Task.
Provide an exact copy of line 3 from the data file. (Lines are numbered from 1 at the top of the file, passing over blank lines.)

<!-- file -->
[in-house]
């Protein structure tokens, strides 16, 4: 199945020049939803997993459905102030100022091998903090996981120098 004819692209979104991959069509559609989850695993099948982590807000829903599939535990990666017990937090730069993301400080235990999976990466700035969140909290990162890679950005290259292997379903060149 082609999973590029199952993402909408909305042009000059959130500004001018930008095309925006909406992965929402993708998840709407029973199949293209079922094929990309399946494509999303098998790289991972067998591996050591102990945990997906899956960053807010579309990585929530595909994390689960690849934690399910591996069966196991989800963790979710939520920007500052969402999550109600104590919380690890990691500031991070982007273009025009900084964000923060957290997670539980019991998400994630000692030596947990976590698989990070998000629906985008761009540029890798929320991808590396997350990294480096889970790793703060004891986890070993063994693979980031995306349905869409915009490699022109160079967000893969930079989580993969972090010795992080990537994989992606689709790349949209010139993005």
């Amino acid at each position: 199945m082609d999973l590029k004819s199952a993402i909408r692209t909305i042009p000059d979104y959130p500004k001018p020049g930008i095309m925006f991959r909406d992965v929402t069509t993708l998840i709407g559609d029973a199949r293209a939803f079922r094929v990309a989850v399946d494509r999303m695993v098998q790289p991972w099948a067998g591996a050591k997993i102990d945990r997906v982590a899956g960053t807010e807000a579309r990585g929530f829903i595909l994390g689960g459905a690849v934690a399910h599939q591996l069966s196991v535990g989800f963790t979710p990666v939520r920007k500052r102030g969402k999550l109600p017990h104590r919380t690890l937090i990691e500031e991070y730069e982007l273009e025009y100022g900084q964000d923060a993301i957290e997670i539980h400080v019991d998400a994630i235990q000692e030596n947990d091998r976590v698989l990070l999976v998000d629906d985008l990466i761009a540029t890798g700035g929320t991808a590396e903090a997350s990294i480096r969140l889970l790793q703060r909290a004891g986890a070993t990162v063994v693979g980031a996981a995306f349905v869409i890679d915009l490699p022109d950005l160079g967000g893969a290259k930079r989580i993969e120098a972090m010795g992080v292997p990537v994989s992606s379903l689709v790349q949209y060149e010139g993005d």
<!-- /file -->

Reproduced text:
């Amino acid at each position: 199945m082609d999973l590029k004819s199952a993402i909408r692209t909305i042009p000059d979104y959130p500004k001018p020049g930008i095309m925006f991959r909406d992965v929402t069509t993708l998840i709407g559609d029973a199949r293209a939803f079922r094929v990309a989850v399946d494509r999303m695993v098998q790289p991972w099948a067998g591996a050591k997993i102990d945990r997906v982590a899956g960053t807010e807000a579309r990585g929530f829903i595909l994390g689960g459905a690849v934690a399910h599939q591996l069966s196991v535990g989800f963790t979710p990666v939520r920007k500052r102030g969402k999550l109600p017990h104590r919380t690890l937090i990691e500031e991070y730069e982007l273009e025009y100022g900084q964000d923060a993301i957290e997670i539980h400080v019991d998400a994630i235990q000692e030596n947990d091998r976590v698989l990070l999976v998000d629906d985008l990466i761009a540029t890798g700035g929320t991808a590396e903090a997350s990294i480096r969140l889970l790793q703060r909290a004891g986890a070993t990162v063994v693979g980031a996981a995306f349905v869409i890679d915009l490699p022109d950005l160079g967000g893969a290259k930079r989580i993969e120098a972090m010795g992080v292997p990537v994989s992606s379903l689709v790349q949209y060149e010139g993005d």